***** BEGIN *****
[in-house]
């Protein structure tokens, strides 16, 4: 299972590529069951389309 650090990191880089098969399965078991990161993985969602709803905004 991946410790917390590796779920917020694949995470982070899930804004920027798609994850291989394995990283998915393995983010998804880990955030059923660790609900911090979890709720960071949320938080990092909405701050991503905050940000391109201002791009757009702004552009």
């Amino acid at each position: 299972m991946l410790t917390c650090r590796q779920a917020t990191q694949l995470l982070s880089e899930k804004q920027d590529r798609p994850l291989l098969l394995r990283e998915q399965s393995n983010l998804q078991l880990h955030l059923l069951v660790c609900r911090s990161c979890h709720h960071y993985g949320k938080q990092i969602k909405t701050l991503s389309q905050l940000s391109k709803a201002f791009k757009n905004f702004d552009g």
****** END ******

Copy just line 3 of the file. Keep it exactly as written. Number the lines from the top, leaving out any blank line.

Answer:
């Amino acid at each position: 299972m991946l410790t917390c650090r590796q779920a917020t990191q694949l995470l982070s880089e899930k804004q920027d590529r798609p994850l291989l098969l394995r990283e998915q399965s393995n983010l998804q078991l880990h955030l059923l069951v660790c609900r911090s990161c979890h709720h960071y993985g949320k938080q990092i969602k909405t701050l991503s389309q905050l940000s391109k709803a201002f791009k757009n905004f702004d552009g």